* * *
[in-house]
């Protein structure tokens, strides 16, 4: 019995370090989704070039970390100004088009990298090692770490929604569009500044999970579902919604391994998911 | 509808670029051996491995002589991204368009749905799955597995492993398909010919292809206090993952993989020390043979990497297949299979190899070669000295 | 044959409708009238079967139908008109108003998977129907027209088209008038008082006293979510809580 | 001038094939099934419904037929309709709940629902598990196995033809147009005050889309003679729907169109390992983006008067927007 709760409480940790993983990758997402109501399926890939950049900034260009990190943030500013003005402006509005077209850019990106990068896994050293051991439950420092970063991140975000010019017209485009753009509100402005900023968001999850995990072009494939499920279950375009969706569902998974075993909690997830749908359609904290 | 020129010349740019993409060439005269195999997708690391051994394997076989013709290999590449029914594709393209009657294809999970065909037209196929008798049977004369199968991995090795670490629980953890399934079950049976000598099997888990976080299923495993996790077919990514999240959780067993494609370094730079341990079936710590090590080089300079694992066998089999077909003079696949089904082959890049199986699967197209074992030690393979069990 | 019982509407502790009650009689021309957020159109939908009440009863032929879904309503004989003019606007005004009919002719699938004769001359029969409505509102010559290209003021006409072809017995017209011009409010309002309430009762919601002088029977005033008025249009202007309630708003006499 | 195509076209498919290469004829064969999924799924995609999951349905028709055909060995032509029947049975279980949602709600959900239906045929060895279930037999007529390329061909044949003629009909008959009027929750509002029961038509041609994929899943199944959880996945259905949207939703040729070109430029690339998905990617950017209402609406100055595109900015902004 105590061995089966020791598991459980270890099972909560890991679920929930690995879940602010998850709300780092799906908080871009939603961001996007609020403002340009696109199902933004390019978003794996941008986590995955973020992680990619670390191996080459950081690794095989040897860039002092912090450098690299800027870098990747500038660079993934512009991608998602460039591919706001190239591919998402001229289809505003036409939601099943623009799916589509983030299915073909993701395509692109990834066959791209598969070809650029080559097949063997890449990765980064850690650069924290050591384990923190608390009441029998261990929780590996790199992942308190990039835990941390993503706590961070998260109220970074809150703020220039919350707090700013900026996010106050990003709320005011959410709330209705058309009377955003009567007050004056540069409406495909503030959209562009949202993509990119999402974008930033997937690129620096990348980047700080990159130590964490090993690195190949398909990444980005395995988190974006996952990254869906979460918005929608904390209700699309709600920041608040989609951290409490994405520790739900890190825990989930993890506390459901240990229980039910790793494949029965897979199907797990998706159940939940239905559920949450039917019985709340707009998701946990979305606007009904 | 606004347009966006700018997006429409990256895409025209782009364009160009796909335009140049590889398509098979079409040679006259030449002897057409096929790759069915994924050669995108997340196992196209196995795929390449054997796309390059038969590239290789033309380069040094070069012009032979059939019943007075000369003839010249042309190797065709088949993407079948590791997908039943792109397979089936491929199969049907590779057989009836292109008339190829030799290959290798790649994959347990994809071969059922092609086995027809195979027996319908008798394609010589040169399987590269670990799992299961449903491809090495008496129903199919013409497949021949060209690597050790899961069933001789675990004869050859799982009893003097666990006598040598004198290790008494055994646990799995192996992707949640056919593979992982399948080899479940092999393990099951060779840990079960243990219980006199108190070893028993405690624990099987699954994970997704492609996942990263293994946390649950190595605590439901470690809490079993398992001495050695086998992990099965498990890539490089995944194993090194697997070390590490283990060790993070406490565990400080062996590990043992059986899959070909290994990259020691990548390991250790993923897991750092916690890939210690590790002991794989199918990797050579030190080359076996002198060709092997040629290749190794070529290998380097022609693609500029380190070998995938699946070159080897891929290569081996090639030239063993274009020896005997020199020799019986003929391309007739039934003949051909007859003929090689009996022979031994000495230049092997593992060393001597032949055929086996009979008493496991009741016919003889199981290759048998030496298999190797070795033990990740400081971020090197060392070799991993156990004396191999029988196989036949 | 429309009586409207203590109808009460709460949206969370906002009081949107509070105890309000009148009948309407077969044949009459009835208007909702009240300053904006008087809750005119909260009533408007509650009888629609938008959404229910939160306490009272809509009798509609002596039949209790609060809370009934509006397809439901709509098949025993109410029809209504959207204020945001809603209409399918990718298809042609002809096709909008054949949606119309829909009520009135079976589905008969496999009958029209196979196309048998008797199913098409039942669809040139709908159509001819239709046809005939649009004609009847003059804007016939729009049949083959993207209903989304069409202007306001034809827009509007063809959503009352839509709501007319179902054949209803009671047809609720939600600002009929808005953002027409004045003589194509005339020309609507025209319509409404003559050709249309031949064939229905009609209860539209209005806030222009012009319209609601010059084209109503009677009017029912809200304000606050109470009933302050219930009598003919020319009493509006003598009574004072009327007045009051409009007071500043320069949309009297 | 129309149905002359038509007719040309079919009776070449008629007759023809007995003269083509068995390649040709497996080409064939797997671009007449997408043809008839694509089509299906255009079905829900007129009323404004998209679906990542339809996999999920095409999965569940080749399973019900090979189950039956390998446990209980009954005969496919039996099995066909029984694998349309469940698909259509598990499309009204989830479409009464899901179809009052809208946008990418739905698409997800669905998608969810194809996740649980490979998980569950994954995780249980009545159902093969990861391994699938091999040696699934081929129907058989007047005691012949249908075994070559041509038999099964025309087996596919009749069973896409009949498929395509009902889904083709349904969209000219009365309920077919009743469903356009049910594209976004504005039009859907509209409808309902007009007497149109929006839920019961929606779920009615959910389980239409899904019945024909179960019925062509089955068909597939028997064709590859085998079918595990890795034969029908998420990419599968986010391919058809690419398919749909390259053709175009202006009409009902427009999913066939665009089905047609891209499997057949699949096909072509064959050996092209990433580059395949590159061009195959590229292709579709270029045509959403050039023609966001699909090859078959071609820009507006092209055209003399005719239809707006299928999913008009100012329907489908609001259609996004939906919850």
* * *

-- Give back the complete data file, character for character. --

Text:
[in-house]
């Protein structure tokens, strides 16, 4: 019995370090989704070039970390100004088009990298090692770490929604569009500044999970579902919604391994998911 | 509808670029051996491995002589991204368009749905799955597995492993398909010919292809206090993952993989020390043979990497297949299979190899070669000295 | 044959409708009238079967139908008109108003998977129907027209088209008038008082006293979510809580 | 001038094939099934419904037929309709709940629902598990196995033809147009005050889309003679729907169109390992983006008067927007 709760409480940790993983990758997402109501399926890939950049900034260009990190943030500013003005402006509005077209850019990106990068896994050293051991439950420092970063991140975000010019017209485009753009509100402005900023968001999850995990072009494939499920279950375009969706569902998974075993909690997830749908359609904290 | 020129010349740019993409060439005269195999997708690391051994394997076989013709290999590449029914594709393209009657294809999970065909037209196929008798049977004369199968991995090795670490629980953890399934079950049976000598099997888990976080299923495993996790077919990514999240959780067993494609370094730079341990079936710590090590080089300079694992066998089999077909003079696949089904082959890049199986699967197209074992030690393979069990 | 019982509407502790009650009689021309957020159109939908009440009863032929879904309503004989003019606007005004009919002719699938004769001359029969409505509102010559290209003021006409072809017995017209011009409010309002309430009762919601002088029977005033008025249009202007309630708003006499 | 195509076209498919290469004829064969999924799924995609999951349905028709055909060995032509029947049975279980949602709600959900239906045929060895279930037999007529390329061909044949003629009909008959009027929750509002029961038509041609994929899943199944959880996945259905949207939703040729070109430029690339998905990617950017209402609406100055595109900015902004 105590061995089966020791598991459980270890099972909560890991679920929930690995879940602010998850709300780092799906908080871009939603961001996007609020403002340009696109199902933004390019978003794996941008986590995955973020992680990619670390191996080459950081690794095989040897860039002092912090450098690299800027870098990747500038660079993934512009991608998602460039591919706001190239591919998402001229289809505003036409939601099943623009799916589509983030299915073909993701395509692109990834066959791209598969070809650029080559097949063997890449990765980064850690650069924290050591384990923190608390009441029998261990929780590996790199992942308190990039835990941390993503706590961070998260109220970074809150703020220039919350707090700013900026996010106050990003709320005011959410709330209705058309009377955003009567007050004056540069409406495909503030959209562009949202993509990119999402974008930033997937690129620096990348980047700080990159130590964490090993690195190949398909990444980005395995988190974006996952990254869906979460918005929608904390209700699309709600920041608040989609951290409490994405520790739900890190825990989930993890506390459901240990229980039910790793494949029965897979199907797990998706159940939940239905559920949450039917019985709340707009998701946990979305606007009904 | 606004347009966006700018997006429409990256895409025209782009364009160009796909335009140049590889398509098979079409040679006259030449002897057409096929790759069915994924050669995108997340196992196209196995795929390449054997796309390059038969590239290789033309380069040094070069012009032979059939019943007075000369003839010249042309190797065709088949993407079948590791997908039943792109397979089936491929199969049907590779057989009836292109008339190829030799290959290798790649994959347990994809071969059922092609086995027809195979027996319908008798394609010589040169399987590269670990799992299961449903491809090495008496129903199919013409497949021949060209690597050790899961069933001789675990004869050859799982009893003097666990006598040598004198290790008494055994646990799995192996992707949640056919593979992982399948080899479940092999393990099951060779840990079960243990219980006199108190070893028993405690624990099987699954994970997704492609996942990263293994946390649950190595605590439901470690809490079993398992001495050695086998992990099965498990890539490089995944194993090194697997070390590490283990060790993070406490565990400080062996590990043992059986899959070909290994990259020691990548390991250790993923897991750092916690890939210690590790002991794989199918990797050579030190080359076996002198060709092997040629290749190794070529290998380097022609693609500029380190070998995938699946070159080897891929290569081996090639030239063993274009020896005997020199020799019986003929391309007739039934003949051909007859003929090689009996022979031994000495230049092997593992060393001597032949055929086996009979008493496991009741016919003889199981290759048998030496298999190797070795033990990740400081971020090197060392070799991993156990004396191999029988196989036949 | 429309009586409207203590109808009460709460949206969370906002009081949107509070105890309000009148009948309407077969044949009459009835208007909702009240300053904006008087809750005119909260009533408007509650009888629609938008959404229910939160306490009272809509009798509609002596039949209790609060809370009934509006397809439901709509098949025993109410029809209504959207204020945001809603209409399918990718298809042609002809096709909008054949949606119309829909009520009135079976589905008969496999009958029209196979196309048998008797199913098409039942669809040139709908159509001819239709046809005939649009004609009847003059804007016939729009049949083959993207209903989304069409202007306001034809827009509007063809959503009352839509709501007319179902054949209803009671047809609720939600600002009929808005953002027409004045003589194509005339020309609507025209319509409404003559050709249309031949064939229905009609209860539209209005806030222009012009319209609601010059084209109503009677009017029912809200304000606050109470009933302050219930009598003919020319009493509006003598009574004072009327007045009051409009007071500043320069949309009297 | 129309149905002359038509007719040309079919009776070449008629007759023809007995003269083509068995390649040709497996080409064939797997671009007449997408043809008839694509089509299906255009079905829900007129009323404004998209679906990542339809996999999920095409999965569940080749399973019900090979189950039956390998446990209980009954005969496919039996099995066909029984694998349309469940698909259509598990499309009204989830479409009464899901179809009052809208946008990418739905698409997800669905998608969810194809996740649980490979998980569950994954995780249980009545159902093969990861391994699938091999040696699934081929129907058989007047005691012949249908075994070559041509038999099964025309087996596919009749069973896409009949498929395509009902889904083709349904969209000219009365309920077919009743469903356009049910594209976004504005039009859907509209409808309902007009007497149109929006839920019961929606779920009615959910389980239409899904019945024909179960019925062509089955068909597939028997064709590859085998079918595990890795034969029908998420990419599968986010391919058809690419398919749909390259053709175009202006009409009902427009999913066939665009089905047609891209499997057949699949096909072509064959050996092209990433580059395949590159061009195959590229292709579709270029045509959403050039023609966001699909090859078959071609820009507006092209055209003399005719239809707006299928999913008009100012329907489908609001259609996004939906919850």